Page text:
The cases comprised of a consecutive series of patients with histologically confirmed incident colorectal adenocarcinomas, who were admitted to two university hospitals in Seoul, Korea between 1998 and 2004. At diagnosis, distinction was made between colon and rectal cancers. Tumours in the sigmoid colon were classified as colonic and those at rectosigmoid junction as rectal. A total of 827 patients were recruited. Seven hundred and thirty-three controls were selected from patients admitted to orthopaedics, general surgery, or otorhinolaryngology wards, for a wide spectrum of non-neoplastic conditions, including acute appendicitis, acute otitis media, inguinal hernia, and non-traumatic orthopaedic disorder, during the same period as the case admissions; those with a prior history of malignant neoplasms were excluded. The gender distribution of the two groups was similar with ~57% being men in both case and control groups. The demographic and lifestyle characteristics of the cases and controls are shown in Table 1. Venous blood was taken at the time of interview with written informed consent.

Table 1
Demographic and lifestyle characteristics of subjects

SNP Genotyping

After centrifugation of blood, DNA was extracted from the buffy coat using a commercial kit (QIAGEN) as described previously [16]. All participants were genotyped for 7 SNPs in selenoprotein genes: rs1050450 in GPX1, rs713041 in GPX4, rs5859 and rs5845 in the 15-kDa selenoprotein gene (SEP15), rs34713741 in SELS and rs7579 and rs3877899 in SEPP1. In addition, since an association between rs1050450 in GPX1 and breast cancer has been found to depend on genotype for the SNP in manganese superoxide dismutase gene that causes a Val/Ala change [9], the participants were also genotyped for SNP rs4880 in this gene. All SNPs with the exception of rs1050450 in GPX1 were genotyped using matrix-assisted laser desorption/ionization time-of-flight mass spectrometry of primer extension products (Sequenom iPlex system, Hamburg, Germany), especially suited to high throughput genotyping. The primer sequences were determined with Sequenom SpectroDESIGNER software, and amplification primers and extension primers are shown in Table 2. All reactions were carried out in a final volume of 5 μl according to manufacturer’s conditions. Genotyping of 10% of the samples was repeated blind to confirm assay fidelity. The genotyping success rate was >93%.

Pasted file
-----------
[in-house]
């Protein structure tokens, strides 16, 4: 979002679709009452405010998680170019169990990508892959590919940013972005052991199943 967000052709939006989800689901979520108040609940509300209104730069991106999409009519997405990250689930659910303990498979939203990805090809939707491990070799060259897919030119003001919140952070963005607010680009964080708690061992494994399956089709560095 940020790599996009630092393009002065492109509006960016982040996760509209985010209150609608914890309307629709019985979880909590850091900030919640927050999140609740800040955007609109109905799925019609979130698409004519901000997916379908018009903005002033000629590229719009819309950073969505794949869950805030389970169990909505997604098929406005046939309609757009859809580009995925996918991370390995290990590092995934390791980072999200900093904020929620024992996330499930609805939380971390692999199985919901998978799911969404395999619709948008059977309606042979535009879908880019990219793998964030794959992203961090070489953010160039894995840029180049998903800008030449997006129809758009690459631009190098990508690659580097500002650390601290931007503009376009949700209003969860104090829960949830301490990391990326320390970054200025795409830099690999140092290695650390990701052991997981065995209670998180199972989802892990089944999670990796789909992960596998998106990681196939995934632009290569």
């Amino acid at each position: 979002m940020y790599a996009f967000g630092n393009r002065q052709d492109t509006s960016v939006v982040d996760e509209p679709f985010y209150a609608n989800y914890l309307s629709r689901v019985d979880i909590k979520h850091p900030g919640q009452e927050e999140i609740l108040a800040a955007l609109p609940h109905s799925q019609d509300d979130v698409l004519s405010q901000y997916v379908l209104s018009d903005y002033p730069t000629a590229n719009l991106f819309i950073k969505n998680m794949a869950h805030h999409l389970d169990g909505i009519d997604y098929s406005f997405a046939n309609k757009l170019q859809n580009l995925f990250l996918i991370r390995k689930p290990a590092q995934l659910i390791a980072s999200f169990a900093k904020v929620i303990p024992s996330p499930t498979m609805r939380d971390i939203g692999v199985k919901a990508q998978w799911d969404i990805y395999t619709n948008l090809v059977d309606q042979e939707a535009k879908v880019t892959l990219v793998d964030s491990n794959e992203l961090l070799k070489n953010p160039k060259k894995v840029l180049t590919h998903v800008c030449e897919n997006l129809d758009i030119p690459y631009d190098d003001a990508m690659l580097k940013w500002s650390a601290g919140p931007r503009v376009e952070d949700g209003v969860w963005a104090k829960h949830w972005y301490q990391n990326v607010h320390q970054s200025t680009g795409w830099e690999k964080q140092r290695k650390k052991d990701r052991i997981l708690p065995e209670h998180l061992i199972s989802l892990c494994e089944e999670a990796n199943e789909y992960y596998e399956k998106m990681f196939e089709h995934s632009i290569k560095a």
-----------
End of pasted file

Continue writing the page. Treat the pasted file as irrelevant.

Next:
Table 2
PCR primer sequences used for amplification of DNA for Sequenom analysis

Statistical analysis